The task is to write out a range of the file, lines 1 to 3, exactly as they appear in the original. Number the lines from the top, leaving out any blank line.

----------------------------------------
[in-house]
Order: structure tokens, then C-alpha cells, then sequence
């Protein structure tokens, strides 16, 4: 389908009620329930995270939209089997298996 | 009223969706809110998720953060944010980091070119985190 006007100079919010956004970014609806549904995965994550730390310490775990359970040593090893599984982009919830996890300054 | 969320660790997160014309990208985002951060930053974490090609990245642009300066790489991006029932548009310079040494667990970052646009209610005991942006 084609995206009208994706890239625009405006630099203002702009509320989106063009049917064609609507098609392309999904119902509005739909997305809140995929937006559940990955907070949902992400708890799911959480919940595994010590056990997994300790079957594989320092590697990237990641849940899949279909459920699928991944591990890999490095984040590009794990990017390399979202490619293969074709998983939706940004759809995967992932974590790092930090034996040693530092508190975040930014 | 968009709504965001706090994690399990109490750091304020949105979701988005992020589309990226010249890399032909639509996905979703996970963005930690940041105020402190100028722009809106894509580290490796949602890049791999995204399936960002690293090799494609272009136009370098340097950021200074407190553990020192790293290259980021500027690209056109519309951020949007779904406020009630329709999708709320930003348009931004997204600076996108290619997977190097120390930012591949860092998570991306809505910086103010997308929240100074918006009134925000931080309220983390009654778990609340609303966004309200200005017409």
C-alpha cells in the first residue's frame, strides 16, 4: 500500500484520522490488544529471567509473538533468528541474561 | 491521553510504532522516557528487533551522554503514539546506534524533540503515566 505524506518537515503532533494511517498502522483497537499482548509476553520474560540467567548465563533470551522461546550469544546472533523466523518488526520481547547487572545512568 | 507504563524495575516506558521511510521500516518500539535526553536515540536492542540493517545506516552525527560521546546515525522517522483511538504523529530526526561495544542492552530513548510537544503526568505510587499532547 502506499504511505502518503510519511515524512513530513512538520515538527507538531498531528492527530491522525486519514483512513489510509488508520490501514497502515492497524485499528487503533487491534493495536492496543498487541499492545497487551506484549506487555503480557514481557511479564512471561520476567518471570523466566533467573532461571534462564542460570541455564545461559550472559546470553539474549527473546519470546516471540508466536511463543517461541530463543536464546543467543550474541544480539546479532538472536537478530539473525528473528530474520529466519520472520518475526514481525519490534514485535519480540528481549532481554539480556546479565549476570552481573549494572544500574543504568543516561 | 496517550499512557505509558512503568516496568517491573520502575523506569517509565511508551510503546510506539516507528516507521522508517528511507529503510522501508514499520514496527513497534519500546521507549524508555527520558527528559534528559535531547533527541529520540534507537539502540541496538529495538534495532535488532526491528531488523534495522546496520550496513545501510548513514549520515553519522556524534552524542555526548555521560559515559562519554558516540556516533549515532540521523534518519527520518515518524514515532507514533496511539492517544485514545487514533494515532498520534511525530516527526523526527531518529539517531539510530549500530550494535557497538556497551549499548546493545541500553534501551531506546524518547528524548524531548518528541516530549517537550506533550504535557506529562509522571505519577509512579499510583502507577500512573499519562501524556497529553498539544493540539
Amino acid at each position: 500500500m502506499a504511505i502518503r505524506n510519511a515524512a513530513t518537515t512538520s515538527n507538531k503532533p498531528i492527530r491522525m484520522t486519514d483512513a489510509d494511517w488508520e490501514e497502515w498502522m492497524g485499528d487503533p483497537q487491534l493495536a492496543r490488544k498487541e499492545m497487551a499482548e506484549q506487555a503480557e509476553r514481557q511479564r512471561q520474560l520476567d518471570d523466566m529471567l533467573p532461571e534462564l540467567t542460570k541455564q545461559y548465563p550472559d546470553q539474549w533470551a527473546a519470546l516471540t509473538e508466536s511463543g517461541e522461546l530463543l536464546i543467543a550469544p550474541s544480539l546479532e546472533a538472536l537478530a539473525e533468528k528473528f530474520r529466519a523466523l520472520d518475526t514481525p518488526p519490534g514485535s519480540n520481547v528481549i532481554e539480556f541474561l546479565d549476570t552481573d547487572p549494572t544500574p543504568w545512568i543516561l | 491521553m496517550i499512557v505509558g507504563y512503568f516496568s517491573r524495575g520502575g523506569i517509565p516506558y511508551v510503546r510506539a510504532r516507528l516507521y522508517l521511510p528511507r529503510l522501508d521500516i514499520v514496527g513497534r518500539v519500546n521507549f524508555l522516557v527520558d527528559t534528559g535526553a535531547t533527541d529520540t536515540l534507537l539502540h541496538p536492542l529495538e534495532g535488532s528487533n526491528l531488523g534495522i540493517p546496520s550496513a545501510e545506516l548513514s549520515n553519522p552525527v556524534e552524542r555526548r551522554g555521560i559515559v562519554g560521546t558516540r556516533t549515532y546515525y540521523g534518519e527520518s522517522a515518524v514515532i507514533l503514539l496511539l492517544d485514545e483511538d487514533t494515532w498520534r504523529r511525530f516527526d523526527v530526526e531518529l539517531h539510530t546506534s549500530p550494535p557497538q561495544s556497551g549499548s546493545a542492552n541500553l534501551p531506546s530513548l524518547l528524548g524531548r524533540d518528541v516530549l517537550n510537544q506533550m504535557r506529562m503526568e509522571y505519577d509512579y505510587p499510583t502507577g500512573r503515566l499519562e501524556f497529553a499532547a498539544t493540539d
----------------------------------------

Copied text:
[in-house]
Order: structure tokens, then C-alpha cells, then sequence
């Protein structure tokens, strides 16, 4: 389908009620329930995270939209089997298996 | 009223969706809110998720953060944010980091070119985190 006007100079919010956004970014609806549904995965994550730390310490775990359970040593090893599984982009919830996890300054 | 969320660790997160014309990208985002951060930053974490090609990245642009300066790489991006029932548009310079040494667990970052646009209610005991942006 084609995206009208994706890239625009405006630099203002702009509320989106063009049917064609609507098609392309999904119902509005739909997305809140995929937006559940990955907070949902992400708890799911959480919940595994010590056990997994300790079957594989320092590697990237990641849940899949279909459920699928991944591990890999490095984040590009794990990017390399979202490619293969074709998983939706940004759809995967992932974590790092930090034996040693530092508190975040930014 | 968009709504965001706090994690399990109490750091304020949105979701988005992020589309990226010249890399032909639509996905979703996970963005930690940041105020402190100028722009809106894509580290490796949602890049791999995204399936960002690293090799494609272009136009370098340097950021200074407190553990020192790293290259980021500027690209056109519309951020949007779904406020009630329709999708709320930003348009931004997204600076996108290619997977190097120390930012591949860092998570991306809505910086103010997308929240100074918006009134925000931080309220983390009654778990609340609303966004309200200005017409």